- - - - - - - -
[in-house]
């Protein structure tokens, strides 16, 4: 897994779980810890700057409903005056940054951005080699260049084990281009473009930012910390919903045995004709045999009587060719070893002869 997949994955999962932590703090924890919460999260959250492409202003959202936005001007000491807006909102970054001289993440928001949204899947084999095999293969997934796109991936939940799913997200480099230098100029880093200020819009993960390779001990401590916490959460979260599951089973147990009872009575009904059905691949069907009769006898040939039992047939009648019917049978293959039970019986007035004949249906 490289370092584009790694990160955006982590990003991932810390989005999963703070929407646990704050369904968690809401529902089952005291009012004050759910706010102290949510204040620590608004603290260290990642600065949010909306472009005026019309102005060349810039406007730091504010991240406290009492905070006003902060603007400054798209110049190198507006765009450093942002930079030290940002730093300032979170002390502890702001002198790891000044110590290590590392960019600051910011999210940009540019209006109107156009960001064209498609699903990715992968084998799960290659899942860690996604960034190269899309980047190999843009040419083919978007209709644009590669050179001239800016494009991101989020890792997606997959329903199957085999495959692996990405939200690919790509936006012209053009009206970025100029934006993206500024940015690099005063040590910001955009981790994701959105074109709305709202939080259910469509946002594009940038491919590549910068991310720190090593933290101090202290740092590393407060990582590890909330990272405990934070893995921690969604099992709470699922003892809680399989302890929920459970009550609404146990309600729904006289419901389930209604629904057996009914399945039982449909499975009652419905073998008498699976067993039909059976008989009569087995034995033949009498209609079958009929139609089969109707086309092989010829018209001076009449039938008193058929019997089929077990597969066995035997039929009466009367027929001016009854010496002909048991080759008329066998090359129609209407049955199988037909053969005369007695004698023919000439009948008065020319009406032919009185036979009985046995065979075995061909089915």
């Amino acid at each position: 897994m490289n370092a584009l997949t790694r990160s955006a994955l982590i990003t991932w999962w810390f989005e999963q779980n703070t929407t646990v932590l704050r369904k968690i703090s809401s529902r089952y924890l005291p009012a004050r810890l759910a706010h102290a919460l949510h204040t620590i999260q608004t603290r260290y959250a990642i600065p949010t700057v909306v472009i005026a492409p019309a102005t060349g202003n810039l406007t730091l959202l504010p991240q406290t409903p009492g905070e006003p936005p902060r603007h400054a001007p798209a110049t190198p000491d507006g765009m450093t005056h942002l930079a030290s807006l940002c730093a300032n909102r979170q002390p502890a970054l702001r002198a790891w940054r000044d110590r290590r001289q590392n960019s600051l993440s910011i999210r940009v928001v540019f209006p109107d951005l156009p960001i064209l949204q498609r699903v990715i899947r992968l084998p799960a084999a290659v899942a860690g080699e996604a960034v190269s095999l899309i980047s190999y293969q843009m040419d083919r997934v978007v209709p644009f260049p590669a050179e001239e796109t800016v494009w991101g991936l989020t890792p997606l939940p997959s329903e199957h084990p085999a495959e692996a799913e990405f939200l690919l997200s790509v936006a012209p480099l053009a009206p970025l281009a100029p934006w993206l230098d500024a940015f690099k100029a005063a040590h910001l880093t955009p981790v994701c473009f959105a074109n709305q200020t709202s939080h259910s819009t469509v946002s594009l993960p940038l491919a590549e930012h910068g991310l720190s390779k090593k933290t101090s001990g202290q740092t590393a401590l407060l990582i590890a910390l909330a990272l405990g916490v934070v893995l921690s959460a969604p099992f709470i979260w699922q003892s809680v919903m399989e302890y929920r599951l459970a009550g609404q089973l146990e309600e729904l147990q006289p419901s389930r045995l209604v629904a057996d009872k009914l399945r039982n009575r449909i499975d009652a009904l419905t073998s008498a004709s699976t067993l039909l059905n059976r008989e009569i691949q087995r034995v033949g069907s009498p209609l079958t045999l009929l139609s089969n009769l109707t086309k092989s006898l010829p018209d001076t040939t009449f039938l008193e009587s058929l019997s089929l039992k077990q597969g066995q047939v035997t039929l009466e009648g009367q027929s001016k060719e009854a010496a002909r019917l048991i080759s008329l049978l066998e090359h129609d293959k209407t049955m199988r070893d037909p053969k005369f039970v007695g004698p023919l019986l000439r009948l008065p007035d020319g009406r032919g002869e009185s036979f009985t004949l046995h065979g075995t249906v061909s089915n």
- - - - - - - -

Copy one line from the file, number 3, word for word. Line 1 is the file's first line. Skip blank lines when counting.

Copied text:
């Amino acid at each position: 897994m490289n370092a584009l997949t790694r990160s955006a994955l982590i990003t991932w999962w810390f989005e999963q779980n703070t929407t646990v932590l704050r369904k968690i703090s809401s529902r089952y924890l005291p009012a004050r810890l759910a706010h102290a919460l949510h204040t620590i999260q608004t603290r260290y959250a990642i600065p949010t700057v909306v472009i005026a492409p019309a102005t060349g202003n810039l406007t730091l959202l504010p991240q406290t409903p009492g905070e006003p936005p902060r603007h400054a001007p798209a110049t190198p000491d507006g765009m450093t005056h942002l930079a030290s807006l940002c730093a300032n909102r979170q002390p502890a970054l702001r002198a790891w940054r000044d110590r290590r001289q590392n960019s600051l993440s910011i999210r940009v928001v540019f209006p109107d951005l156009p960001i064209l949204q498609r699903v990715i899947r992968l084998p799960a084999a290659v899942a860690g080699e996604a960034v190269s095999l899309i980047s190999y293969q843009m040419d083919r997934v978007v209709p644009f260049p590669a050179e001239e796109t800016v494009w991101g991936l989020t890792p997606l939940p997959s329903e199957h084990p085999a495959e692996a799913e990405f939200l690919l997200s790509v936006a012209p480099l053009a009206p970025l281009a100029p934006w993206l230098d500024a940015f690099k100029a005063a040590h910001l880093t955009p981790v994701c473009f959105a074109n709305q200020t709202s939080h259910s819009t469509v946002s594009l993960p940038l491919a590549e930012h910068g991310l720190s390779k090593k933290t101090s001990g202290q740092t590393a401590l407060l990582i590890a910390l909330a990272l405990g916490v934070v893995l921690s959460a969604p099992f709470i979260w699922q003892s809680v919903m399989e302890y929920r599951l459970a009550g609404q089973l146990e309600e729904l147990q006289p419901s389930r045995l209604v629904a057996d009872k009914l399945r039982n009575r449909i499975d009652a009904l419905t073998s008498a004709s699976t067993l039909l059905n059976r008989e009569i691949q087995r034995v033949g069907s009498p209609l079958t045999l009929l139609s089969n009769l109707t086309k092989s006898l010829p018209d001076t040939t009449f039938l008193e009587s058929l019997s089929l039992k077990q597969g066995q047939v035997t039929l009466e009648g009367q027929s001016k060719e009854a010496a002909r019917l048991i080759s008329l049978l066998e090359h129609d293959k209407t049955m199988r070893d037909p053969k005369f039970v007695g004698p023919l019986l000439r009948l008065p007035d020319g009406r032919g002869e009185s036979f009985t004949l046995h065979g075995t249906v061909s089915n």